But perhaps the most amazing arachnids of all are spiders, who have managed to delegate the production of one of the strongest materials known to man, silk, to goats!

More precisely, these days, there are genetically modified goats that produce milk with spider silk in it. Spider silk is part of a class of materials known as biopolymers, which are protein-based materials of biological origin. Spider silk has attracted widespread interest from engineers in recent years, largely because of its impressive mechanical properties — stronger than steel yet thinner than a human hair. It’s not a new material, though. Fossil records indicate that spider silk has a history on Earth dating back to the Middle Devonion Period over 350 million years ago!

Introducing Nerd Nite SF – Wednesday, June 15 at 8 pm

To me, one of the best aspects of life in the Bay Area is getting to mingle with the assortment of geeks, scientists, and all the other kinds of nerdery that populate the world’s hotspot of science and technology.  And where better to mingle than a gathering whose name says it all: Nerd Nite, held on the third Wednesday of every month at the Rickshaw Stop in San Francisco.

Here’s how it works: each month, Nerd Nite hosts a series of three talks.  These talks generally have something to do with science and technology, but most important is that they’re fun, interesting, and occasionally irreverent.  If you don’t happen find any of these things in a particular talk, then no worries – there’s a full bar at your disposal as well!

This month’s agenda:

“Strum and Twang: A Brief History of the Guitar and Its Cousins”
Ever wonder why guitars are so popular these days?  This talk promises to cover the 4,000 year history of this awesome musical instrument as well as it’s importance in our culture.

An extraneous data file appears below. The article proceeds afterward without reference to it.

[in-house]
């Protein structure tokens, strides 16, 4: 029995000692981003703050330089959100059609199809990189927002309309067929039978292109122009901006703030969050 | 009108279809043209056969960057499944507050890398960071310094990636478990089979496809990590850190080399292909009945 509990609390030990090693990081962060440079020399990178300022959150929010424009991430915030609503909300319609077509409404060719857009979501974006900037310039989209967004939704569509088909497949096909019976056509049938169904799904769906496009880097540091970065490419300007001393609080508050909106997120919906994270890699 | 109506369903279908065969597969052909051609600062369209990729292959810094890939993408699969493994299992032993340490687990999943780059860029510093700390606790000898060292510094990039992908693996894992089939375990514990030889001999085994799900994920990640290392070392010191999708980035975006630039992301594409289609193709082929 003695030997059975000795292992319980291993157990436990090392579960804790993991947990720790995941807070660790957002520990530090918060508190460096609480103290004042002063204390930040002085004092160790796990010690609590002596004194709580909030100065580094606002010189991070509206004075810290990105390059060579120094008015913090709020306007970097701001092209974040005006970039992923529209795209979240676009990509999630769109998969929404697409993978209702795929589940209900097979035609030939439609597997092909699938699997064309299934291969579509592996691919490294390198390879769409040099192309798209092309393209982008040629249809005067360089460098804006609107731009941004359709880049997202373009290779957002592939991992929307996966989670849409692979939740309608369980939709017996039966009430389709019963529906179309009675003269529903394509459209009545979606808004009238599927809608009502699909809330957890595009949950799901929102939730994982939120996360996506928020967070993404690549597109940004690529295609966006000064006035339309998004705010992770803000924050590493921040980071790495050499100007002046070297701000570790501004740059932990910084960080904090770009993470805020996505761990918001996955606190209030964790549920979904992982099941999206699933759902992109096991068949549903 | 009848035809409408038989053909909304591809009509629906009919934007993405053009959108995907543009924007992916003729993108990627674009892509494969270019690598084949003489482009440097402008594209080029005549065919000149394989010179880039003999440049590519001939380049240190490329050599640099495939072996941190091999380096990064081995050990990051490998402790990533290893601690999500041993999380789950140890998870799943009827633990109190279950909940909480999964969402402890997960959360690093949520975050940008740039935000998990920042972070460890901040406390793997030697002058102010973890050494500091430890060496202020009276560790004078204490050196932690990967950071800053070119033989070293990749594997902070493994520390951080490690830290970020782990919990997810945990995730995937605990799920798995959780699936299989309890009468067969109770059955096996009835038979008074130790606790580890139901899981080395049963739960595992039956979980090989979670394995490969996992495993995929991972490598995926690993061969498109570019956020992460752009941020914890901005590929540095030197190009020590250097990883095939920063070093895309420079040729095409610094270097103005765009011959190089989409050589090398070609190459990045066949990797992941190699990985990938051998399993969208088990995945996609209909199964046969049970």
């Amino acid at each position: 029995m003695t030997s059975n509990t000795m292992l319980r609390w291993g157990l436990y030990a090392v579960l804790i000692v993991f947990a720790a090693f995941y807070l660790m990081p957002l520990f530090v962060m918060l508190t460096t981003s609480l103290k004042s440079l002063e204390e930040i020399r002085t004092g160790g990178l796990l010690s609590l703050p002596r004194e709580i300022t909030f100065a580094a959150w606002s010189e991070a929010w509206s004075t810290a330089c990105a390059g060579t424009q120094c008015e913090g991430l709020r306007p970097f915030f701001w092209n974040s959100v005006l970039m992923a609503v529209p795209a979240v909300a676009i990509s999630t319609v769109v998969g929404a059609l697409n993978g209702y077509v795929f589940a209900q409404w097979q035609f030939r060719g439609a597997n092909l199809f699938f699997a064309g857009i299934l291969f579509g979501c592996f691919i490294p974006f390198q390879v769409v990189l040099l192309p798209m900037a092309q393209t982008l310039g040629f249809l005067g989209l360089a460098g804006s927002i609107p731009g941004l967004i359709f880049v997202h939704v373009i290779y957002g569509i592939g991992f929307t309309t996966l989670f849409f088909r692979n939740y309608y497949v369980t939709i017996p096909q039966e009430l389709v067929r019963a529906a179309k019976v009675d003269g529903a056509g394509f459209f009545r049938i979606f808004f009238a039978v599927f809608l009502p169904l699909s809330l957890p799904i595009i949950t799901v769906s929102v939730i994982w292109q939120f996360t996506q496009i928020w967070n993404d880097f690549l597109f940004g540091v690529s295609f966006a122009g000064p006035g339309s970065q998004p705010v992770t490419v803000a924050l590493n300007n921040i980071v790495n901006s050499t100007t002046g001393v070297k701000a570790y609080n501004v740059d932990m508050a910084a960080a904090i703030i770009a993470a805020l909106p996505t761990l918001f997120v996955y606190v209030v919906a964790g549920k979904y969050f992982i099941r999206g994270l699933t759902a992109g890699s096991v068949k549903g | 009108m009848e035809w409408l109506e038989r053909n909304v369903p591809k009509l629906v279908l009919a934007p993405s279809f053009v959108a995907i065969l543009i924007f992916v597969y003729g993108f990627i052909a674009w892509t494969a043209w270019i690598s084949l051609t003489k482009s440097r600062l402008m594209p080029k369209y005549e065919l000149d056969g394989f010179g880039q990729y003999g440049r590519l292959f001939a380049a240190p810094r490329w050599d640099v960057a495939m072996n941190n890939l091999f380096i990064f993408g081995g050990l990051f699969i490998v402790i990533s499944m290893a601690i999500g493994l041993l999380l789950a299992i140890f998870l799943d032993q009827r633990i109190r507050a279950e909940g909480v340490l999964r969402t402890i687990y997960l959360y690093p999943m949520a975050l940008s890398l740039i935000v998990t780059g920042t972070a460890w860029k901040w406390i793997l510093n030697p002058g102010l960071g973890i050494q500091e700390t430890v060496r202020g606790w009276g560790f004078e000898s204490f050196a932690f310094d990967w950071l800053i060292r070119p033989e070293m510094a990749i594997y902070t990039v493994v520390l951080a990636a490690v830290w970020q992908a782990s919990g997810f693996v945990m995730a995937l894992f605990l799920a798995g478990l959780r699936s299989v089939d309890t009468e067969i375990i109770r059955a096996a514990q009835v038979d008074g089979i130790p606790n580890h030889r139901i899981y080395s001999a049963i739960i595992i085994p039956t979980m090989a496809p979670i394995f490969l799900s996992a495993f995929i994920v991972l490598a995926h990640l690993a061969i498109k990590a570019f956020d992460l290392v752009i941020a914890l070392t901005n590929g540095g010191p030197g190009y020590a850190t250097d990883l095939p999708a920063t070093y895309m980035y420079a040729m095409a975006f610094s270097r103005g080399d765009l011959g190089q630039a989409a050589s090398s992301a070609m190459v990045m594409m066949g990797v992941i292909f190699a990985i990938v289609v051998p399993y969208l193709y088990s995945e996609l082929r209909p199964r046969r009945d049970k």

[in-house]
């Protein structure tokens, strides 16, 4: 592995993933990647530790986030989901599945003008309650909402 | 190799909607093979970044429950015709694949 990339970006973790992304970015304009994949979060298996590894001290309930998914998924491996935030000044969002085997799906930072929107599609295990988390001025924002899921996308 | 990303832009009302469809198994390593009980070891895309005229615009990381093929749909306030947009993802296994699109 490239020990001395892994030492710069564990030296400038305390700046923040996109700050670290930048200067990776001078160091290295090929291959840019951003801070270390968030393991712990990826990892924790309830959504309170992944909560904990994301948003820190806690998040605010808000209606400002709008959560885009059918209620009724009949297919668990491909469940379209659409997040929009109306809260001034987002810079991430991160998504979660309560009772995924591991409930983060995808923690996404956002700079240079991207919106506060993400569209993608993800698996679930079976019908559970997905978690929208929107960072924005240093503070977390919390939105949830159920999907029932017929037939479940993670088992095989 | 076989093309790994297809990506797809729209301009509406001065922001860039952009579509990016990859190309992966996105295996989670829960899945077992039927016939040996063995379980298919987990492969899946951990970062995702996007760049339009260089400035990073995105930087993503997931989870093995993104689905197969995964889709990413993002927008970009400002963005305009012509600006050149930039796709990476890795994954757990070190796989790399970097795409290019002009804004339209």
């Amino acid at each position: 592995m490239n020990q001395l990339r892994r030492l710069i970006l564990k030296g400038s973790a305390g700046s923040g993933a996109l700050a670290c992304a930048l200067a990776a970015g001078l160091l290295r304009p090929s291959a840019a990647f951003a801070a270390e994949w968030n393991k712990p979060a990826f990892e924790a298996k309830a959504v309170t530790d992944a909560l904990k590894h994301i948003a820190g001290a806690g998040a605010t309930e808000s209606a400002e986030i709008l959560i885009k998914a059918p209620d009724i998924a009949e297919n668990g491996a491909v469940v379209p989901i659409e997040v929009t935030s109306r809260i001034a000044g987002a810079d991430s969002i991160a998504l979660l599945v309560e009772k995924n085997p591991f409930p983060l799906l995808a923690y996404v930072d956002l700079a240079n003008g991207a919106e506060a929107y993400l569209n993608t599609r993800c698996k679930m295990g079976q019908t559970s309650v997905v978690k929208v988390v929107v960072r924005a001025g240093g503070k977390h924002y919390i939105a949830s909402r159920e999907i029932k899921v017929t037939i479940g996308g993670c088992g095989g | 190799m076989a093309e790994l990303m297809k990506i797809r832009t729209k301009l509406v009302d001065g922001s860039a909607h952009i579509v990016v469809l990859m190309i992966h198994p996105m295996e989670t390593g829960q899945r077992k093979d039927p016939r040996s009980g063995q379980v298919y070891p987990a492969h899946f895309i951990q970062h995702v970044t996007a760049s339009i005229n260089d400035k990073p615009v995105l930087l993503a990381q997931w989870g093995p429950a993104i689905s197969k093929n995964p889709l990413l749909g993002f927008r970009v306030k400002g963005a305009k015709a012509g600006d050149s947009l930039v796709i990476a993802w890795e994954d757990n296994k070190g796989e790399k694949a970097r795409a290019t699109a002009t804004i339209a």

“Science in The Simpsons
We all love the Simpsons for it’s four-fingered hilarity, but did you know that many of the show’s episodes reference quite a bit of fascinating science?  This talk will delve into the nerdy side of the Simpsons and give you a greater appreciation for our yellow friends.

“Building a Star on Earth: The National Ignition Facility”
I probably don’t need to hype this one up too much — after all, they want to build a star… on earth. Jim Post and Tim Frazier will describe their roles at the National Ignition Facility, which for me invokes some combination of a particle accelerator and the Death Star.  The talk promises to give a fascinating glimpse into our attempt to create a self-sustaining energy source using ultra-powerful lasers.

If none of these talks tickles your fancy, then don’t despair!  There will be another Nerd Nite next month too.  Here is a link to their website, where you can learn about their past and future productions in all their nerdy glory.

If you want to check out this week’s event, then here are the details.  I hope to see you there!

What: Nerd Nite SF
When: Wednesday, June 15th at 8:00pm (doors at 7:30pm)
Where: The Rickshaw Stop
Cost: $8.00 at the door